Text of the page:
Shared on Facebook and Instagram, posts claim that the number of COVID-19 deaths worldwide is less than the number of children who go missing in the United States. It is unclear if the posts mean missing children per year, or active missing children cases. In either scenario, this claim is false.
Examples of such posts can be found here , here , and here .
As reported coronavirus.jhu.edu/map.html by Johns Hopkins University, the number of confirmed COVID-19-related deaths around the world was 590,650 by the time of this article’s publication. The number of U.S. deaths was 138,360.
Around the world, COVID-19 cases and deaths are likely undercounted. According to a study published in June by the National Center for Health Statistics, the number of Americans who died from COVID-19 in March through May was likely significantly higher than the official U.S. count due in part to state-level reporting discrepancies ( here ).
In Brazil, data from public notaries reviewed by Reuters indicate that the death toll from COVID-19 in the worst hit part of the remote Amazon region may be three times the official count ( here ).
According to the FBI’s National Crime Information Center (NCIC), 421,394 missing person records for juveniles under the age of 18 were entered into the center’s database in 2019 ( here ). In 2018, that number was 424,066 ( here ); in 2017, that number was 464,324 ( here ); and in 2016, that number was 465,676 ( here
As explained by the National Center for Missing & Exploited Children, the nation’s leading clearing house of information about missing children, these numbers represent reports of missing children, meaning that if a child runs away multiple times in a year, each instance is entered into the NCIC database separately and counted in the annual total ( here ). “Likewise,” the center website says, “if an entry is withdrawn and amended or updated, that would also be reflected in the total.”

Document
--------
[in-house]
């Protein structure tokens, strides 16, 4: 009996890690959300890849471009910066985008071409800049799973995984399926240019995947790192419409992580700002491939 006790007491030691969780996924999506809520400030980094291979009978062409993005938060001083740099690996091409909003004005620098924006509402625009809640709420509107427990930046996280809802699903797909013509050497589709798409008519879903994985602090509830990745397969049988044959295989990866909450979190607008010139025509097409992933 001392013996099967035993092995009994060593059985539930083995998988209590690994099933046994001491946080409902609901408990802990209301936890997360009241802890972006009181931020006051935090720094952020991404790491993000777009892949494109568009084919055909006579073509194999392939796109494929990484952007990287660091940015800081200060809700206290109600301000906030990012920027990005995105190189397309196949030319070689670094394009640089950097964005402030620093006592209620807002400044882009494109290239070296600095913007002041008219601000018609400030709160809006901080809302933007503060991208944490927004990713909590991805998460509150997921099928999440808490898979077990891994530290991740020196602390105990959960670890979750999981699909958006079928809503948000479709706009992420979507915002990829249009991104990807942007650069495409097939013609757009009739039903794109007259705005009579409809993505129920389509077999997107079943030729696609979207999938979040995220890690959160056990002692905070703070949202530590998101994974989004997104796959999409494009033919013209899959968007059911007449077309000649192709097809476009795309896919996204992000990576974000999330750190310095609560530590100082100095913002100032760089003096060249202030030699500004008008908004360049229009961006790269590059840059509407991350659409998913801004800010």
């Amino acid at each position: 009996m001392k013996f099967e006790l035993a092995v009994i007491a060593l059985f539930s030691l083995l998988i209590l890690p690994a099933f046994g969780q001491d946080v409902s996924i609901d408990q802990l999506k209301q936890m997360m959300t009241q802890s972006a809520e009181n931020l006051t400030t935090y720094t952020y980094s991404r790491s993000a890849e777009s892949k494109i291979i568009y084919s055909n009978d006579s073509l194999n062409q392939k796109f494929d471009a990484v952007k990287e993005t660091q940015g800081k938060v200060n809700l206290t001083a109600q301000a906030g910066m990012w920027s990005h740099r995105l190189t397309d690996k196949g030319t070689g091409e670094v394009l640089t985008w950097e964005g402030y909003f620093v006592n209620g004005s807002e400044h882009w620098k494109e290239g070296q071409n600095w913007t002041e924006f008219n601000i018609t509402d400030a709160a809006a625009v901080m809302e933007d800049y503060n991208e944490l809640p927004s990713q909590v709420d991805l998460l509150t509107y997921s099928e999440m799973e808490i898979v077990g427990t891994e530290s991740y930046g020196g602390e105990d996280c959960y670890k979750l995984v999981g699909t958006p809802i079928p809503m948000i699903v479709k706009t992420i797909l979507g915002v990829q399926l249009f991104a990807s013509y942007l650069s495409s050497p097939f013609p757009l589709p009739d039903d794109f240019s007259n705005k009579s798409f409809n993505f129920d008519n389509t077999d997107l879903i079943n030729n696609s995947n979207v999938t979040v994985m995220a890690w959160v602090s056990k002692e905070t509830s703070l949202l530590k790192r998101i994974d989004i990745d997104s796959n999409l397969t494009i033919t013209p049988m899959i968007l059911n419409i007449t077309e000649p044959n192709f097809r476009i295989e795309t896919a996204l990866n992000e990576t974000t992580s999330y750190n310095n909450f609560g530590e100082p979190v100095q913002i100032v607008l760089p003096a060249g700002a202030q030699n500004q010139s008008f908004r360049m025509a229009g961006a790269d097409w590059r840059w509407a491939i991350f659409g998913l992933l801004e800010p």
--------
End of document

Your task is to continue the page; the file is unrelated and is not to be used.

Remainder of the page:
The FBI reports that in 2019, 609,275 records for missing persons of all ages were entered into NCIC, but that 607,104 of those records were “purged” during the same period ( here ) Reasons for these removals include individuals returning home, law enforcement agencies locating the subject, or agencies determining that records entered were invalid.
As of December 31, 2019 NCIC contained 87,438 active missing person records. A total of 30,618, or 35%, of those records were for missing juveniles under the age of 18 ( here ).
Reuters reported in 2018 that although kidnapped children make headlines, abduction is rare in the U.S. ( here ). On average, fewer than 350 people under the age of 21 have been abducted by strangers in the United States per year since 2010, the FBI says. From 2010 through 2017, the number has ranged from a low of 303 in 2016 to a high of 384 in 2011 with no clear directional trend. In cases where children are abducted, it is far more common for a non-custodial parent to be the kidnapper: This was reported 2,359 times in 2017, the FBI data showed.
False. There have been more confirmed COVID-19 deaths around the world than the number of children reported missing in any given recent year.
This article was produced by the Reuters Fact Check team. Read more about our work to fact-check social media posts here .
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